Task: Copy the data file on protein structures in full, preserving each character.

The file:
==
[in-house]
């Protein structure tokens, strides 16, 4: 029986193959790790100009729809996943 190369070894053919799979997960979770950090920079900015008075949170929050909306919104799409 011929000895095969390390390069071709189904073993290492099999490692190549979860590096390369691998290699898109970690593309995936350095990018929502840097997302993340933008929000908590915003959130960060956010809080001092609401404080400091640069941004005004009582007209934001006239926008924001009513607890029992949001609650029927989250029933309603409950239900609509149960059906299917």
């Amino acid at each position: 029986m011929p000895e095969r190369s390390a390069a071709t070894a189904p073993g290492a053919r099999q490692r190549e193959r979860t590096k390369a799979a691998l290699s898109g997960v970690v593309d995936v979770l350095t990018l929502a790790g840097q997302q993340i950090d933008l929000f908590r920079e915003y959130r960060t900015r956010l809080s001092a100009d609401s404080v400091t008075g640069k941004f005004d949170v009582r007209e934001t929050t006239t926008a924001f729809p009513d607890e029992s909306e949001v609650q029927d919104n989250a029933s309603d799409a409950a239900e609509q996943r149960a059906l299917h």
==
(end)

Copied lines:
[in-house]
């Protein structure tokens, strides 16, 4: 029986193959790790100009729809996943 190369070894053919799979997960979770950090920079900015008075949170929050909306919104799409 011929000895095969390390390069071709189904073993290492099999490692190549979860590096390369691998290699898109970690593309995936350095990018929502840097997302993340933008929000908590915003959130960060956010809080001092609401404080400091640069941004005004009582007209934001006239926008924001009513607890029992949001609650029927989250029933309603409950239900609509149960059906299917």
């Amino acid at each position: 029986m011929p000895e095969r190369s390390a390069a071709t070894a189904p073993g290492a053919r099999q490692r190549e193959r979860t590096k390369a799979a691998l290699s898109g997960v970690v593309d995936v979770l350095t990018l929502a790790g840097q997302q993340i950090d933008l929000f908590r920079e915003y959130r960060t900015r956010l809080s001092a100009d609401s404080v400091t008075g640069k941004f005004d949170v009582r007209e934001t929050t006239t926008a924001f729809p009513d607890e029992s909306e949001v609650q029927d919104n989250a029933s309603d799409a409950a239900e609509q996943r149960a059906l299917h």